Achieving Nondiscrimination Criteria
Attempt #1: Remove protected attribute \(A\) from features
Attempt #2: Careful algorithmic calibration
Achieving Nondiscrimination Criteria
 Preprocessing: remove correlations between \(A\) and features \(X\) in dataset. Requires knowledge of \(A\) during data cleaning

Inprocessing: modify learning algorithm to respect criteria.
Requires knowledge of \(A\) at training time 
Postprocessing: adjust thresholds in groupdependent manner.
Requires knowledge of \(A\) at decision time
Limitations of Nondiscrimination Criteria
 Tradeoffs: It is impossible to simultaneously satisfy separation and sufficiency if populations have different base rates
 Observational: since they are statistical criteria, they can measure only correlation; intuitive notions of discrimination involve causation, but these can only be measured with careful modelling
 Unclear legal grounding: antidiscrimination law looks for disparate treatment or disparate impact; while algorithmic decisions may have disparate impact, achieving criteria involves disparate treatment
 Limited view: focusing on risk prediction might miss the bigger picture of how these tools are used by larger systems to make decisisons
Preexisting Bias: exists independently, usually prior to the creation of the system, with roots in social institutions, practices, attitudes
Bias in Computer Systems
Technical Bias: arises from technical constraints and considerations; limitations of formalisms and quantification of the qualitative
Emergent Bias: arises in context of use as a result of changing societal knowledge, population, or cultural values
Classic taxonomy by Friedman & Nissenbaum (1996)
individual \(X\)
Machine Learning Pipeline
training data
\((X_i, Y_i)\)
model
\(c:\mathcal X\to \mathcal Y\)
prediction \(\hat Y\)
measurement
learning
action
Bias in Training Data
training data
\((X_i, Y_i)\)
Existing inequalities can manifest as preexisting bias
measurement
Bias in Training Data
training data
\((X_i, Y_i)\)
Technical bias may result from the process of constructing a dataset:
 Sample bias: who and where we sample
 Feature/label bias: which attributes we include
 Measurement bias: how we quantify attributes
measurement
Bias in Training Procedure
training data
\((X_i, Y_i)\)
model
\(c:\mathcal X\to \mathcal Y\)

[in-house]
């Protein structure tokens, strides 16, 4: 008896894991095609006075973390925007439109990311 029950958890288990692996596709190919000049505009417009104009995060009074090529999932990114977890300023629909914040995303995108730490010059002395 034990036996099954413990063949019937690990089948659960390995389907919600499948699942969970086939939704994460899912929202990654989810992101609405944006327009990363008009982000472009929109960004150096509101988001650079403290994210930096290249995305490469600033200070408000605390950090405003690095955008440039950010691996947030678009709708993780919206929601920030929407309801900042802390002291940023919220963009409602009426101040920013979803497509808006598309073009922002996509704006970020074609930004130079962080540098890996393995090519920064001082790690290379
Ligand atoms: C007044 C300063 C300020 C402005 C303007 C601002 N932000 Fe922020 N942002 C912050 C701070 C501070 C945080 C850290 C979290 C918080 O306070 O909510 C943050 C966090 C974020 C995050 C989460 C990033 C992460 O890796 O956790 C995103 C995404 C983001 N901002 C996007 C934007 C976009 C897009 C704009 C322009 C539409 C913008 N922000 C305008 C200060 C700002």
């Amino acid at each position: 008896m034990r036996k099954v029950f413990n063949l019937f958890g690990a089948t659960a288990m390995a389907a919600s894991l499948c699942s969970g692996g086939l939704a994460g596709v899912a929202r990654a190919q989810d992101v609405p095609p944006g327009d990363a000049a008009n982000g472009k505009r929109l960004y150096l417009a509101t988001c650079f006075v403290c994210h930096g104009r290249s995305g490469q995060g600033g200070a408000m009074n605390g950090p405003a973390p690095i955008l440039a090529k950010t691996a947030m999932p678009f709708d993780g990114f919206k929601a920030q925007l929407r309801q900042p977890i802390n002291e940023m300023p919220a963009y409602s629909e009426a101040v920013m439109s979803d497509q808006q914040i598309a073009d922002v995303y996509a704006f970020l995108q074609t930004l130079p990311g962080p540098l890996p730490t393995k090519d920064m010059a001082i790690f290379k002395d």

Further technical bias results from formulating learning task and training the model: optimization bias
learning
e.g. optimizing for average accuracy will prioritize majority groups
Ex: Miscalibration in Recommendation
Designing recommendations which optimize engagement leads to overrecommending the most prevalent types (Steck, 2018)
romcom 80% of the time
horror 20% of the time
optimize for probable click
recommend romcom 100% of the time
Validity of Prediction Tasks
Small Is Beautiful: Economics as if People Mattered, E.F. Schumacher:
 Full predictability exists only in the absence of human freedom
 Relative predictability exists with regard to the behavior pattern of very large numbers of people doing 'normal' things
 Relatively full predictability exists with regard to human actions controlled by a plan which eliminates freedom
 Individual decisions by individuals are in principle unpredictable
Bias in Deployment
Emergent bias results from realworld dynamics, including those induced by the decisions themselves
individual \(X\)
model
\(c:\mathcal X\to \mathcal Y\)
prediction \(\hat Y\)
e.g. Goodhart's law: "When a measure becomes a target, it ceases to be a good measure."
action
Predictive policing models predict crime rate across locations based on previously recorded crimes
Ex: Emergent Bias in Policing
PredPol analyzed by Lum & Isaac (2016)
recorded drug arrests
police deployment
estimated actual drug use
Bias Beyond Classification
image cropping
facial recognition
information retrieval
generative models
Main References
 Barocas, Hardt, Narayanan. Fairness and machine learning: Limitations and Opportunities, Intro and Ch 1.
 Friedman & Nissenbaum. Bias in computer systems. TOIS, 1996.
 Dobbe, Dean, Gilbert, Kohli. A broader view on bias in automated decisionmaking: Reflecting on epistemology and dynamics. FAT/ML, 2018.
Bias in Algorithms
By Sarah Dean